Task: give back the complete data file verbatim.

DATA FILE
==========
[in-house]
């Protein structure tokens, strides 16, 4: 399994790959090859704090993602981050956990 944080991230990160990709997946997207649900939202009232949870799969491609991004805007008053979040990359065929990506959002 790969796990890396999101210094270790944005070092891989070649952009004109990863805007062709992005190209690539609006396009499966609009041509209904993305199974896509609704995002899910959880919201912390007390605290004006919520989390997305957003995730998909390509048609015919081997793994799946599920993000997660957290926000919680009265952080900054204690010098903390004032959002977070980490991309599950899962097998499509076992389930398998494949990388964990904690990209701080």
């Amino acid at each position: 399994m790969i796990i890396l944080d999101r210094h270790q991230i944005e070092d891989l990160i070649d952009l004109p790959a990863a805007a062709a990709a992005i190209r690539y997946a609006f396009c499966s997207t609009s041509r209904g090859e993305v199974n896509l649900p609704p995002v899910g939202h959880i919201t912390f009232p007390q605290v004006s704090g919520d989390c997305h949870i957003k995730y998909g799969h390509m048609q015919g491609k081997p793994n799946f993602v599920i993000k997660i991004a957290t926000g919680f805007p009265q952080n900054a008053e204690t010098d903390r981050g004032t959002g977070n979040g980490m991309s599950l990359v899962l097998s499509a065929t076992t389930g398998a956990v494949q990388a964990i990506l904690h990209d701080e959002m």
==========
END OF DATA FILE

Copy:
[in-house]
């Protein structure tokens, strides 16, 4: 399994790959090859704090993602981050956990 944080991230990160990709997946997207649900939202009232949870799969491609991004805007008053979040990359065929990506959002 790969796990890396999101210094270790944005070092891989070649952009004109990863805007062709992005190209690539609006396009499966609009041509209904993305199974896509609704995002899910959880919201912390007390605290004006919520989390997305957003995730998909390509048609015919081997793994799946599920993000997660957290926000919680009265952080900054204690010098903390004032959002977070980490991309599950899962097998499509076992389930398998494949990388964990904690990209701080």
């Amino acid at each position: 399994m790969i796990i890396l944080d999101r210094h270790q991230i944005e070092d891989l990160i070649d952009l004109p790959a990863a805007a062709a990709a992005i190209r690539y997946a609006f396009c499966s997207t609009s041509r209904g090859e993305v199974n896509l649900p609704p995002v899910g939202h959880i919201t912390f009232p007390q605290v004006s704090g919520d989390c997305h949870i957003k995730y998909g799969h390509m048609q015919g491609k081997p793994n799946f993602v599920i993000k997660i991004a957290t926000g919680f805007p009265q952080n900054a008053e204690t010098d903390r981050g004032t959002g977070n979040g980490m991309s599950l990359v899962l097998s499509a065929t076992t389930g398998a956990v494949q990388a964990i990506l904690h990209d701080e959002m």